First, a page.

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Interscience Management Review

Abstract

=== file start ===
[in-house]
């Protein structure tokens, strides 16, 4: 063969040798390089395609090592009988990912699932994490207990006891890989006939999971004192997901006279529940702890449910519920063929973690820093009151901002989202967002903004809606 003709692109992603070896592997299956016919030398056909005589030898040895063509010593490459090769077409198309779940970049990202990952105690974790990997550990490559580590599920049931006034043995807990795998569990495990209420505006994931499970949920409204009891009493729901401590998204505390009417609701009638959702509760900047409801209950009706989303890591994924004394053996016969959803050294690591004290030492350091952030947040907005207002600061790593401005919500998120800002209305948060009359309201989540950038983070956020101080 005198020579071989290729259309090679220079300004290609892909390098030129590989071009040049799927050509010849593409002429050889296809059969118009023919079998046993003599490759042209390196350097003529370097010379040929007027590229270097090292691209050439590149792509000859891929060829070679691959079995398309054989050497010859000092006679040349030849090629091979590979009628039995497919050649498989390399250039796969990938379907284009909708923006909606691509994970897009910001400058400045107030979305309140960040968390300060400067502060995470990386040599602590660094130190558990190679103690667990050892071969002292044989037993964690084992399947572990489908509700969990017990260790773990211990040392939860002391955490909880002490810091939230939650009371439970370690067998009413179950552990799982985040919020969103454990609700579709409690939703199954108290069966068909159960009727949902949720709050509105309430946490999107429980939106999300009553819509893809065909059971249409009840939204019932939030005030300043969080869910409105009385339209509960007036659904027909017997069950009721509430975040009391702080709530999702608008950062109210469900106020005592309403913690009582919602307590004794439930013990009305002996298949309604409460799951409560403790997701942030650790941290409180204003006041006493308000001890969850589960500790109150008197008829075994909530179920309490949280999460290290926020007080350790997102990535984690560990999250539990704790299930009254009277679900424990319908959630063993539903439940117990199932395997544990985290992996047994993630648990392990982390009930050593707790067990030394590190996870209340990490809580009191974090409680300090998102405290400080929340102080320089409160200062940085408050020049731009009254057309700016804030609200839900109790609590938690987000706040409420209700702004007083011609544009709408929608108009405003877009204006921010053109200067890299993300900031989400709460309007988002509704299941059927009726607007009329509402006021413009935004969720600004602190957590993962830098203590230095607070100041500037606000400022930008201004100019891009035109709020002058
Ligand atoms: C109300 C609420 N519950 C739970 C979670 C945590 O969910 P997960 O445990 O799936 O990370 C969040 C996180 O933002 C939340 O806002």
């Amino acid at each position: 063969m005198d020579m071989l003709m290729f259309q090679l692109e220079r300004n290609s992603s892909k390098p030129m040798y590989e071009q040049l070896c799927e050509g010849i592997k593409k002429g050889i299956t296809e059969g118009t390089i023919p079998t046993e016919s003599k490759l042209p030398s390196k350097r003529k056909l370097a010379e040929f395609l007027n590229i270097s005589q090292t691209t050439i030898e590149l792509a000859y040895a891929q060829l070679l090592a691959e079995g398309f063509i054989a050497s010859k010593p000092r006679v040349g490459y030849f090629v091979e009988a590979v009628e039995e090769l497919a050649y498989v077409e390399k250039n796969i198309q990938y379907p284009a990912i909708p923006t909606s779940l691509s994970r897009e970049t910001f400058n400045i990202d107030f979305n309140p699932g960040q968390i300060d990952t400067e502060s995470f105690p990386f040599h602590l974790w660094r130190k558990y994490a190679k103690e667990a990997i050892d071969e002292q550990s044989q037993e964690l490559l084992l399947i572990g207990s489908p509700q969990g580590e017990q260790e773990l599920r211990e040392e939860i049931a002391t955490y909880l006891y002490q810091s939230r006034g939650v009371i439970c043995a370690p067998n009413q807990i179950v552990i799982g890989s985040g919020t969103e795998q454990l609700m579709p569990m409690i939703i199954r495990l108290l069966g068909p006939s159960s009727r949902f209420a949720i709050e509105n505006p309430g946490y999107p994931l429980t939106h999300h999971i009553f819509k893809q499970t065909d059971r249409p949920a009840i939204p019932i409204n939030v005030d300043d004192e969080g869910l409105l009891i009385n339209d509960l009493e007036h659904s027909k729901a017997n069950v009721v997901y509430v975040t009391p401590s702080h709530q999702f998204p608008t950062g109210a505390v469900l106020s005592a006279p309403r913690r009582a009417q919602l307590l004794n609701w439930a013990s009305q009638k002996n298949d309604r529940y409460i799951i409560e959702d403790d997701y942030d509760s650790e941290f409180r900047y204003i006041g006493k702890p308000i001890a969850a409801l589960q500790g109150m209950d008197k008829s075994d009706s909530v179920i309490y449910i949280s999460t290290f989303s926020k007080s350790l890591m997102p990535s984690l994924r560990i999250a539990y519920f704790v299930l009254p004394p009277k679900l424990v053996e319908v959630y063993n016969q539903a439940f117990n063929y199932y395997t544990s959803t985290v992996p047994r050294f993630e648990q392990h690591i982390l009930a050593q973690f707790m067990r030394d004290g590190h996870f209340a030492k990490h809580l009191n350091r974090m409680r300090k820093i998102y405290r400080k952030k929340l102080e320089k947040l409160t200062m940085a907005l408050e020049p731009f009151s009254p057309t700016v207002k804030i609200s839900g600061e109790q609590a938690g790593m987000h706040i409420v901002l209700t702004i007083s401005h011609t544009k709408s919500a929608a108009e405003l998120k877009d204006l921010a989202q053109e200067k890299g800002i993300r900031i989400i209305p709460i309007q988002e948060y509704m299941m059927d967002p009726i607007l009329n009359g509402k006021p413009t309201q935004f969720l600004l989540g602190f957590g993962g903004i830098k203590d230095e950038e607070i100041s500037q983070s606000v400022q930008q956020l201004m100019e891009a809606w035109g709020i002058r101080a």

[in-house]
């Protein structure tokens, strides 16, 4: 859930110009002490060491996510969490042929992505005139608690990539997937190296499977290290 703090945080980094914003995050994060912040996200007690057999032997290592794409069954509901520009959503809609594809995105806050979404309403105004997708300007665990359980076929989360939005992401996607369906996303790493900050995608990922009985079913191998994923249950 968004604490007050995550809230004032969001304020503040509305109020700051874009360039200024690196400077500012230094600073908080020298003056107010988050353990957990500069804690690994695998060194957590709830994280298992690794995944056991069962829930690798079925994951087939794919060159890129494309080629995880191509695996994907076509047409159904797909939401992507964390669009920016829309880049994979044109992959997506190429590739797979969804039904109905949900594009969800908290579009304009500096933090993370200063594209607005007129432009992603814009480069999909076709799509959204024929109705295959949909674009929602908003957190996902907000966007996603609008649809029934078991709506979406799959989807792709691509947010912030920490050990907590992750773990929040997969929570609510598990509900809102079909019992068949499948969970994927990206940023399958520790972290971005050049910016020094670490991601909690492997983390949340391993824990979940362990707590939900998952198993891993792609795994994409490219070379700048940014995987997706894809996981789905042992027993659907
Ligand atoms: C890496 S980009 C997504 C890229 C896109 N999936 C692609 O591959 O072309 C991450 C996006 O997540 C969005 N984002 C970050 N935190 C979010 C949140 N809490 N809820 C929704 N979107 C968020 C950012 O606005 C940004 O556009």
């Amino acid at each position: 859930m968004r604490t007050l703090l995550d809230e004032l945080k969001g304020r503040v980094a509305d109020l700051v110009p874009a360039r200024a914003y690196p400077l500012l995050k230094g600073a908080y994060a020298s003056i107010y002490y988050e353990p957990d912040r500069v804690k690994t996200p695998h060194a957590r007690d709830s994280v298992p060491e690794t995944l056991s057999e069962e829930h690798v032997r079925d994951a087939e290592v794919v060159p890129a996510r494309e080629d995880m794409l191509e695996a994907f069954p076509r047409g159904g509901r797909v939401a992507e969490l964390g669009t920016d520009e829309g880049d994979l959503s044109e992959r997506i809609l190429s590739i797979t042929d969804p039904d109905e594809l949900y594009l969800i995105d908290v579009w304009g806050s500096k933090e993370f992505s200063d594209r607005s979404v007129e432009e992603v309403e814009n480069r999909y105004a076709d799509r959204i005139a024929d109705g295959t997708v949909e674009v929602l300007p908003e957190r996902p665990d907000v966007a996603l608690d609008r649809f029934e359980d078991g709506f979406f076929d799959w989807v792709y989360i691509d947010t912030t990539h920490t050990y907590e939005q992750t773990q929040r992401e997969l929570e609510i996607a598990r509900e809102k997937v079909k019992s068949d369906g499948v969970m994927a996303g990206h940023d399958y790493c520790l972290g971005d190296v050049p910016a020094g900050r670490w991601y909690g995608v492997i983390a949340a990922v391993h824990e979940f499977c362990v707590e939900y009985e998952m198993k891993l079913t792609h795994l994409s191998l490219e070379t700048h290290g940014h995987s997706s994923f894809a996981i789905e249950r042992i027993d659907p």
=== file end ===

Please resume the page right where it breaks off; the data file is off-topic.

Biotechnology is not a single technology. It can be broadly defined as "using organisms or their products for commercial purposes." Modern biotechnology has offered opportunities to produce more nutritious and better tasting foods, higher crop yields and plants that are naturally protected from disease and insects. Modern biotechnology allows for the transfer of only one or a few desirable genes, thereby permitting scientists to develop crops with specific beneficial traits and reduce undesirable traits . Benefits can also be seen in the environment, where insect-protected biotech crops reduce the need for chemical pesticide use. Insect-protected crops allow for less potential exposure of farmers and groundwater to chemical residues, while providing farmers with season-long control. Also by reducing the need for pest control, impacts and resources spent on the land are less, thereby preserving the topsoil. Governments also rely on scientific research because they are responsible for setting health and safety standards regarding new developments. National governments and international organizations support food biotechnology as a means to avoid global food shortages. Many policy making bodies are also trying to balance support of the food biotechnology industry with public calls for their regulation. Such regulations are necessary to protect public health and safety, to promote international trade, conserve natural resources, and account for ethical issues. This paper studies the performance of Biotechnology in the development of Agriculture sector in the various forms.

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